The art of “waiting,” like many norms we used to take for granted, has gone by the wayside. With the click of a keystroke we can purchase new appliances, clothing, artwork, virtually anything we want (or can afford). But people are willing and enthusiastic about waiting for something if it’s worth it to them. Such is the case with a local Nokomis company. Whereas “Birch Box,” a monthly box subscription, readily comes to mind when you think of mailed beauty products, “Stitch Fix” fills in the category for clothing, and “Hello Fresh” stirs up visions of healthy foods waiting at your front door on a regular basis. And, for every one of these companies making a fortune on monthly box subscriptions, there are dozens of other startups waiting to get you on the hook for a monthly delivery.
Chances are that if you are reading this, you are receiving something other than bills and magazines to your door every 30 days. If you’re a techie, you are probably aware of HackerBoxes, which is taking DIY electronics to the next level.
With a passion for helping others learn about science and technology, Joe Long, President of HackerBoxes quickly saw the relevancy of matching box subscriptions with his enthusiasm for electronics. As a Pine View graduate and teacher of electronics, physics, and computer science throughout his career combined with a law practice as a patent attorney, Joe was uniquely positioned to turn his knowledge and zest for electronics into something he could share with the world. Through his involvement with the Suncoast Makers, which is comprised of mostly adult hobbyists, and as president of the Sarasota Science Club, Joe understood there was a void for technology enthusiasts in the box subscription world. He saw firsthand how electronic components were very inexpensive when purchased in bulk, however those same parts were extremely pricey to purchase when only a few were needed for a small project. He set out to make sure that those with a passion for science and technology could practice on actual electronics, creating usable gadgets out of components neatly packaged and delivered right to their door.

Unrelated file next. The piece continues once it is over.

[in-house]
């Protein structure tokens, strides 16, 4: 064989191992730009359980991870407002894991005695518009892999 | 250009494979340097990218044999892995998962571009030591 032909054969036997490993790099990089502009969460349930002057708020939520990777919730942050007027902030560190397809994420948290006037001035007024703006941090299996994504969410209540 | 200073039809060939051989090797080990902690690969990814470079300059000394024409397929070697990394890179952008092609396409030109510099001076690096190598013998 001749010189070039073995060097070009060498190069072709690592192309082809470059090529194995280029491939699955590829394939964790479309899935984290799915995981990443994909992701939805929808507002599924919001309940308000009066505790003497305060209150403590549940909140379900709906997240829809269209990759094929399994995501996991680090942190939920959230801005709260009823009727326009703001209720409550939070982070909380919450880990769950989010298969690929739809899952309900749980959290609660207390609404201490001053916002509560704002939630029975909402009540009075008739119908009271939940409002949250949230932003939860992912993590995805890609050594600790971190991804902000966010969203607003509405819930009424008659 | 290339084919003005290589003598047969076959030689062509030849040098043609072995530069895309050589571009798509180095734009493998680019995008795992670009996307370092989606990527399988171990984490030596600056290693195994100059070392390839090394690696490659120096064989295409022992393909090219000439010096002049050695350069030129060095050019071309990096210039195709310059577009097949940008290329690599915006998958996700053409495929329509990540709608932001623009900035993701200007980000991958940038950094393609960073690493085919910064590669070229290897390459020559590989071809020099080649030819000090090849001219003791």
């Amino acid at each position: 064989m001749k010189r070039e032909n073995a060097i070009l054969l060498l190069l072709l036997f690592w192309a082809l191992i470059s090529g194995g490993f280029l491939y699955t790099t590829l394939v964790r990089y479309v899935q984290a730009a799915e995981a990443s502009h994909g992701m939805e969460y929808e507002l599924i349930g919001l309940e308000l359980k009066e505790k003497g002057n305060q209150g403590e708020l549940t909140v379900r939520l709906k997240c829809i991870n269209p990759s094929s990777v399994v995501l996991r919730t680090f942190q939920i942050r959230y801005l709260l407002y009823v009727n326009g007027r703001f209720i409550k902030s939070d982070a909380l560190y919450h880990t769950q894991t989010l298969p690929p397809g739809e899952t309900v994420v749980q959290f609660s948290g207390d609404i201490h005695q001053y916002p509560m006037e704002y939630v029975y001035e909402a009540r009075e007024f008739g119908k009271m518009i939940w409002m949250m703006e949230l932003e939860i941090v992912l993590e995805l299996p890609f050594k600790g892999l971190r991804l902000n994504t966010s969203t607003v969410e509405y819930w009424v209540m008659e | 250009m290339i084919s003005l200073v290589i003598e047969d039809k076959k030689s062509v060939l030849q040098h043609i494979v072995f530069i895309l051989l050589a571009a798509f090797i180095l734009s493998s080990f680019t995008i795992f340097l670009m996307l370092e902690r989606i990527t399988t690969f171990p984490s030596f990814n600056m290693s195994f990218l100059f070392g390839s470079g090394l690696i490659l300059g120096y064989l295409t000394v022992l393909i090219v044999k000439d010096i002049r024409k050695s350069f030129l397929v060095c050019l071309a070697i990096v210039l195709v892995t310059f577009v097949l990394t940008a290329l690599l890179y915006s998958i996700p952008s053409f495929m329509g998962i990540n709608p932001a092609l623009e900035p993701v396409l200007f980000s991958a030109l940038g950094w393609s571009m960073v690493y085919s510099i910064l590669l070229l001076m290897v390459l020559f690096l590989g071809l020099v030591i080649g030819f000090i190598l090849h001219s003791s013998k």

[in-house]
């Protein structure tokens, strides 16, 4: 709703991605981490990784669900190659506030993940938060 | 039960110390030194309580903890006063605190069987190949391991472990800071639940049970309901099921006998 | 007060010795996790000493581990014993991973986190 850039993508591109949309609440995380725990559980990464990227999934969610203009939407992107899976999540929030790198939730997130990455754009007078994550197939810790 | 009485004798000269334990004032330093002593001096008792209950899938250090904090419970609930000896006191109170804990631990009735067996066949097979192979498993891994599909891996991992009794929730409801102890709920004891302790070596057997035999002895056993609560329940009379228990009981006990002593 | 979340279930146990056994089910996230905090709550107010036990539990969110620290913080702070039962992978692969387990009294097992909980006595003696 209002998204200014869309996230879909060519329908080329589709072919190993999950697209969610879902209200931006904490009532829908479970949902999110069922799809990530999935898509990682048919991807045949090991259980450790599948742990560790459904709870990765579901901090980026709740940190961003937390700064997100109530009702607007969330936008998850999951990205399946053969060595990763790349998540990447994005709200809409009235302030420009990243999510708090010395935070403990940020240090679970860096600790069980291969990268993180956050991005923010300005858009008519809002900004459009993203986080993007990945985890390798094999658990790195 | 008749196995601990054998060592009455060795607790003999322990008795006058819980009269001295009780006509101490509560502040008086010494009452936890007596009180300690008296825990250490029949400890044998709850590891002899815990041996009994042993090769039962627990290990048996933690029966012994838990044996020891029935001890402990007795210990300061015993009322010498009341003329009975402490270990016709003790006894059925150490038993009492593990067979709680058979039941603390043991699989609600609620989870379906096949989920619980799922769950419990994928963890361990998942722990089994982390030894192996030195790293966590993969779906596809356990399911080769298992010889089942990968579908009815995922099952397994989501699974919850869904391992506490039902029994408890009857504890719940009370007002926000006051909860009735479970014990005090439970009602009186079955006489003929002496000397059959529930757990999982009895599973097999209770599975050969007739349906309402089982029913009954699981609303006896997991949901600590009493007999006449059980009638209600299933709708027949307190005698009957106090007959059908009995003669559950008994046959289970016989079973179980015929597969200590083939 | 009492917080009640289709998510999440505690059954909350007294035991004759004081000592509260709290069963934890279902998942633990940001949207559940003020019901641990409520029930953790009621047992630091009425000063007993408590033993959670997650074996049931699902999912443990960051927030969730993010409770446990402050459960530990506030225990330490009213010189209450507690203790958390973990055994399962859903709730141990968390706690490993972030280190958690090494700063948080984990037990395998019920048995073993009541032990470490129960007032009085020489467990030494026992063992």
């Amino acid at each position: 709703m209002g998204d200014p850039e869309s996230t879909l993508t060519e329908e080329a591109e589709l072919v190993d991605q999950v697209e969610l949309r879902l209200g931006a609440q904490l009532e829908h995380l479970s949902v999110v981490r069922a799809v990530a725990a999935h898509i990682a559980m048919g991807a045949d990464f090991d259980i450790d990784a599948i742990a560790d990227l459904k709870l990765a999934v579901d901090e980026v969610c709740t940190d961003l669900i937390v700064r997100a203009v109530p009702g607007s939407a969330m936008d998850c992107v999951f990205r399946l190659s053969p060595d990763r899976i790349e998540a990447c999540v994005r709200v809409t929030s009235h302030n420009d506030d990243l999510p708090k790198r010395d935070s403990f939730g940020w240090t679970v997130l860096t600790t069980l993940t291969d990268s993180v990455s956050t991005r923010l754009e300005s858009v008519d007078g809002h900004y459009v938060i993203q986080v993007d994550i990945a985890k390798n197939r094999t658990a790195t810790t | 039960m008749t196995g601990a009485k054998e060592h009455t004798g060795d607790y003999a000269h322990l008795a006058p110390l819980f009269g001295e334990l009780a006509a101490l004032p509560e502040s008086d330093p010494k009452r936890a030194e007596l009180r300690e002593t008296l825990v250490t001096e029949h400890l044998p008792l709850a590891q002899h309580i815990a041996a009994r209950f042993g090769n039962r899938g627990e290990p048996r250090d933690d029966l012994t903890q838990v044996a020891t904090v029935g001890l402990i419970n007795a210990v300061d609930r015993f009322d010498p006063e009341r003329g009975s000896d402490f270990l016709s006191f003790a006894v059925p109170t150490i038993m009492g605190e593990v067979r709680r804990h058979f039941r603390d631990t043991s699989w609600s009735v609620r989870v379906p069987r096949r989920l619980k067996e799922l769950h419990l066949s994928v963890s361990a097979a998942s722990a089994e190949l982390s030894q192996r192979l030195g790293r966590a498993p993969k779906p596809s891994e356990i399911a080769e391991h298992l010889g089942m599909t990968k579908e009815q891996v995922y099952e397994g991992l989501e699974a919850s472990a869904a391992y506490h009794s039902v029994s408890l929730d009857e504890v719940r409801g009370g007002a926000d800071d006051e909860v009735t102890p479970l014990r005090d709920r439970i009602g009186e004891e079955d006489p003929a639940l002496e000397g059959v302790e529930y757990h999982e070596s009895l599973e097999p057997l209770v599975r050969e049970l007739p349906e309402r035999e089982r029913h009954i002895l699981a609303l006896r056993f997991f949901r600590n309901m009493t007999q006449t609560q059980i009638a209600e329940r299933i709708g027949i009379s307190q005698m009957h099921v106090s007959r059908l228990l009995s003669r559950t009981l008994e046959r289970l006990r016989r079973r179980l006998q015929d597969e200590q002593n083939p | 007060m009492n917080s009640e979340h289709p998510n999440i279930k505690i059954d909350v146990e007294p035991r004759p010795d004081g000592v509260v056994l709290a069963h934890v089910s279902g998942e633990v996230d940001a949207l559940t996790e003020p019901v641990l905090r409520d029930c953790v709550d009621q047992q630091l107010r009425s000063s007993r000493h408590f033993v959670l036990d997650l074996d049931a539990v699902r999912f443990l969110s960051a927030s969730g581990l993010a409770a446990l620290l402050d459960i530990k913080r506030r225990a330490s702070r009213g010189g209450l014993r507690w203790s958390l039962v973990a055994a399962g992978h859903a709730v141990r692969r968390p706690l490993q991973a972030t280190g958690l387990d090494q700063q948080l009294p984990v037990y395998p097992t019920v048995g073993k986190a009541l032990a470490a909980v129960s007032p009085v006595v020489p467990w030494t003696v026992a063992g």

So far, HackerBoxes has proven to be very successful, involving subscribers from all 50 states and all over the world. Situated in Nokomis, HackerBoxes has exceeded not only Joe’s expectations, but those of his wife, Fiona, his partner in the venture. Together, the pair continues to come up with innovative boxes to send to their subscribers that meet specific criteria including being fun and educational, staying within budget requirements, and fitting into the small box that subscribers have grown to love. You never know what you will receive in your Hacker Box, it might be security oriented with sophisticated locks and picks to practice on. According to HB, “each monthly surprise box includes a carefully curated collection of projects, components, modules, tools, and exclusive items.” One month, the subscriber might make a personal alarm, or a super cool skull lanyard with piercing lights that flash on and off. Their ideas pipeline runs over a year deep, so thoughts of novel kits are always flowing and often supplemented by subscribers who are inspired to come up with ideas for future mailings.
One side aspect of the popularity of Hacker Boxes is the popularity on their online site and YouTube videos. The HackerBoxes educational videos alone are reaching a viewer count of half of a million people. For Joe, a teacher at heart, the opportunity to reach a vast amount of technology “students” as opposed to teaching in a traditional classroom is extremely satisfying. The bulk of HackerBoxes are sold on their website, but certain boxes can be purchased on Amazon and eBay also. Subscriptions include a monthly option for $44, and a discounted six-month and 12-month plan, and you can also purchase individual kits. With the holidays coming up soon, HackerBoxes could provide that perfect gift you have always wanted to get for the scientist in your life. We can guarantee, it will be unique.
For more information on HackerBoxes,please viisit their website by clicking here.
Photos courtesy of Joe Long and HackerBoxes FB page.